Manthong's picture

When money doesn't mean anything to the power elite who can just shuffle electrons, this is one way to prevent a bank failure.

Seems like a superb Ponzi maneuver to me.

I'm surprised it didn't warrant it's own thread.


DeadFred's picture

This is a well known psychological phenomenon.


It's even European though not EU.

sof_hannibal's picture

but MF global was classified as a financial derivatives broker, not necessarily a bank in the purest sense. not that it matters anymore in today's world, just sayin' though

sof_hannibal's picture

plus one. It would appear that since Lehman, the powers that be will not let it happen again. They have at least convinced themselves they have a green light to do whatever it takes. So, the question is what would make them run out of the magic tricks? As debt delevers they must print. What other options are there realistically-- if they print the mess continues if they don't the system implodes. Buy gold and "small caliber" weapons...

DavidC's picture

Very true - even if it means taking the economy down and screwing the people into the ground - but at least they won't have another Lehman.


Corn1945's picture

Why are we in this mess to begin with if these people have so much power?


HurricaneSeason's picture

Mostly to bring on austerity and higher taxes. People wouldn't agree to suffer unless it was really really necessary.

macholatte's picture

Why are we in this mess to begin with if these people have so much power?


We are in this mess BECAUSE those people have so much power.

macholatte's picture

 Stupid is as Stupid does.

--Forest Gump 


"Several partners have not yet understood the gravity of the situation" facing the EU, the source said.

Germany dampens hopes as France warns of euro 'explosion'




“Germany will not let itself to be impressed by the day-to-day and very short-lived judgment of a single ratings agency.”

German Politician: Euro Downgrade Is an American Plot


sof_hannibal's picture

it's all geared to maintain the status quo; regardless of it making sense or not.

sof_hannibal's picture

it's all geared to maintain the status quo; regardless of it making sense or not.

AmazingLarry's picture

You ever take it off any sweet jumps?

blunderdog's picture

Dude, you got like ten feet of air!

sof_hannibal's picture

totally predicatable.

paul_Liu's picture

so the bank stocks were on top when the announcement?

junkyardjack's picture

I'm already pricing in next week's meeting that hasn't been announced yet.  I'm thinking the market is going to be quite happy with thoughts about the results of that one after they get very disappointed with the results of this week's.

TheLooza's picture

took an respectable IWM put position today at close.  Glad to see that i appear to have positioned myself correctly based on precedent.  I just find it odd that the correct position is errily similar in appearance to that of someone waiting to take it doggystyle.

paul_Liu's picture

put already? tomorrow will be up again

fonzanoon's picture

Good luck with the IWM put. From someone who is getting mauled on a short I wish you luck. That being said you ever go to A.C and play roulette? You see black come up 5 times in a row so you bet red. You lose. You wait. Black comes up again and again and again. so after 9 times in a row you go in hard on red. You lose. Now you are pissed so you put the rest down and black comes up again. You hit the ATM and hit the bar. That is what this is like. Maybe i am the only asshole who has done this.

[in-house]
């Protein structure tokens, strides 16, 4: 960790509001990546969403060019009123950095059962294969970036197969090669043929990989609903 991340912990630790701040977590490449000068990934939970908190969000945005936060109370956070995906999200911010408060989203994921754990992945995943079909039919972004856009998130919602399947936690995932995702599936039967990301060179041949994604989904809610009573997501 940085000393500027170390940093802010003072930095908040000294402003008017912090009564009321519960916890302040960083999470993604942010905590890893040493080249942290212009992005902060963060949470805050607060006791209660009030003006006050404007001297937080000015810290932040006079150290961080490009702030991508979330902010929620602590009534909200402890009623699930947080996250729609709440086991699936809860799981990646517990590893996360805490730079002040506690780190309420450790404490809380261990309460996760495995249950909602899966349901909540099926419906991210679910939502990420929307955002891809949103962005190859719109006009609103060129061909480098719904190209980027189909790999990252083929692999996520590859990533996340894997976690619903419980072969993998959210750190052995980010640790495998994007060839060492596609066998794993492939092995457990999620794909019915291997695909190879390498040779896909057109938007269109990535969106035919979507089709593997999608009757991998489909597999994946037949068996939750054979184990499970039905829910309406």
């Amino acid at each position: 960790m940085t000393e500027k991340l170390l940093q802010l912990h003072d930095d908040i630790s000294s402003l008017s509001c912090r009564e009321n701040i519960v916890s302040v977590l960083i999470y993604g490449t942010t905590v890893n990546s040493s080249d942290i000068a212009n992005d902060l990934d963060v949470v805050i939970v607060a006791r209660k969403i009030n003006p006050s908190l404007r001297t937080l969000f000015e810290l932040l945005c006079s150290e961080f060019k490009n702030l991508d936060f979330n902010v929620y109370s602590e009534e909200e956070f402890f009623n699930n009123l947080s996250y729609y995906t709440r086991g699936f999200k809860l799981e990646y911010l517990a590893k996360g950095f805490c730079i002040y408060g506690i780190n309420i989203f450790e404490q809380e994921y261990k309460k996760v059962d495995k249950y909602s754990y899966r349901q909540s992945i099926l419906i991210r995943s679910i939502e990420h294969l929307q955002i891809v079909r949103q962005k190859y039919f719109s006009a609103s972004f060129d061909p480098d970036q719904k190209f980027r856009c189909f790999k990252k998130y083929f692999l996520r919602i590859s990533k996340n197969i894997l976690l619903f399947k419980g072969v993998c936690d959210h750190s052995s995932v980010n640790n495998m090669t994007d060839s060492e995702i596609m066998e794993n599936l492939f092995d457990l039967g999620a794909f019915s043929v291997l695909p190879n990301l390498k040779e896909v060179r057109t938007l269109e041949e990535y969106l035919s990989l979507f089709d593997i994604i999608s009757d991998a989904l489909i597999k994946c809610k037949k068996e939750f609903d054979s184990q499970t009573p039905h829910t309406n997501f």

Mentaliusanything's picture

Its called "betting scared" and no it has happened to me until a nice very wealthy chinese man told me the secret

Never bet scared, go in hard knowing your going to rip the heart out of the beast.

Then you win


TheLooza's picture

dude.  Every gambler and day trader in the world has gone on tilt like that. 


I took the position though because I didn't want to.  Got to be willing to stand tight in the pocket.  Also need to know when to throw it away.  fuck me with all these stupid sports metaphors.

fonzanoon's picture

ha funny shit. Without metaphors we are just stupid people doing stupid things. Metaphors give us something to relate to. Stay with them.

RoadKill's picture

I think of the market as a roulette wheel except every time red comes up, the chance of black coming up next goes up a bit.

So after red comes up 8 times out of 10 I bet a bit on black. If red comes up 8 of 10 times again, I double down. The key is not to bet so much at once that you can't double down several times.

It's not a perfect analogy - except for this.

Never accept the free drinks if you are trying to win. And always bet the opposite of he guy that claims to be an expert (CNBC).

Ragnar24's picture

Exactly.  Roulette is a terrible analogy because there is zero causation from one spin to the next.

Equities, on the other hand, cannot go up indefinitely, so each day these dumbass bulls push it higher (based on nothing but a recycled rumor) there is actually a greater probability tomorrow will be down... and because this "casino" has this feature, you can actually continue to double down (as long as you started with a small enough bet to keep it up for a couple weeks!).

you enjoy myself's picture

tell that to october.  or for that matter, march '09 to may '10.

DeadFred's picture

"Maybe i am the only asshole who has done this."

LOL, not by a long shot, not by a long shot.